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Trailer: Doc on 17-Year-Old Gold Medalist Claressa ‘T-Rex’ Shields, Youngest Woman to Box in Olympics

Trailer: Doc on 17-Year-Old Gold Medalist Claressa 'T-Rex' Shields, Youngest Woman to Box in Olympics


The 2012 Summer Olympics years behind us (the next installment is in 2016), a documentary feature film about 19 year-old Claressa “T-Rex” Shields, the youngest woman – and one of the first – to ever box in the Olympics, will be making its world premiere at the upcoming SXSW Film Festival in Austin. TX.

The tri-continental effort (North America, Europe and Asia) comes from directors Drea Cooper & Zackary Canepari, who begun work on the film in 2012 (when Shields was 17 years old), en route to a successful $64,000 crowdfunding campaign – funds that were used to complete the film.

Here’s a long description of the project: “T-Rex isn’t her real name. Her real name is Claressa. Friends and family just call her Ressa. She’s from Flint, Michigan. She’s in high school. Next year she’ll be a senior. The first day we met, it was her 17th birthday. She had a water balloon fight and a big, yellow cake. She carries her money around in a plastic bottle. She wears her hair in braids (sometimes). She takes the bus to school. She likes twitter. She likes boys. She writes in her journal. Pretty everyday for a teenager. But this is hardly an everyday story. Six years ago her dad took her to a local boxing gym. She said she wanted to box. He said, “Hell no. Boxing is a man’s sport.” She ignored him. She dreams of being the first woman in history to win the gold medal in Olympic boxing. But in order for her to succeed, she’ll need to stand her ground both inside and outside the ring.”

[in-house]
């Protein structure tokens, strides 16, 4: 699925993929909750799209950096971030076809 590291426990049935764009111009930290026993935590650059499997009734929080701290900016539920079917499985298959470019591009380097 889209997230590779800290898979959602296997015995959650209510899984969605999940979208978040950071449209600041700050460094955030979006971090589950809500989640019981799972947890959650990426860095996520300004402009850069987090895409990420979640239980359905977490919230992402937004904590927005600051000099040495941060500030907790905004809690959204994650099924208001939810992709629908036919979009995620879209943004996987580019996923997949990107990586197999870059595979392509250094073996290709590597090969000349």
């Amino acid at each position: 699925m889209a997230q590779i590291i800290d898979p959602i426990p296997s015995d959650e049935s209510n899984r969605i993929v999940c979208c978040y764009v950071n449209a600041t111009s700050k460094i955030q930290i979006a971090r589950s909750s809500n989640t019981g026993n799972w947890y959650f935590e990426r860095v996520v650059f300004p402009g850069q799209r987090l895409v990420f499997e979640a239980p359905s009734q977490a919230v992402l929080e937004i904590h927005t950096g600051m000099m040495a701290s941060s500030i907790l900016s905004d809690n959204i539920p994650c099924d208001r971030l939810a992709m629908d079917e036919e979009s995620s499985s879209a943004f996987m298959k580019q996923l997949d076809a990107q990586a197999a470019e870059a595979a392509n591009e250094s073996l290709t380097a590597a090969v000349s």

At the 2012 summer Olympics in London, women’s boxing was a first-time-ever sport, with Claressa being the youngest of all the competitors. She would eventually claim her sport in history as the youngest, and the first woman boxer to win a Gold Medal in her weight class. 

She returned home, to Flint after the Olympics, as a new chapter in her life began… 

Her current record stands at Wins 43, 18 of them by knockout, and just 1 loss! Her last big win was last year, when she took home the Gold at the 2014 AIBA Women’s World Boxing Championships.

The documentary that tells her story, titled “T-Rex,” will make its world premiere at SXSW next month.

Watch its trailer below:

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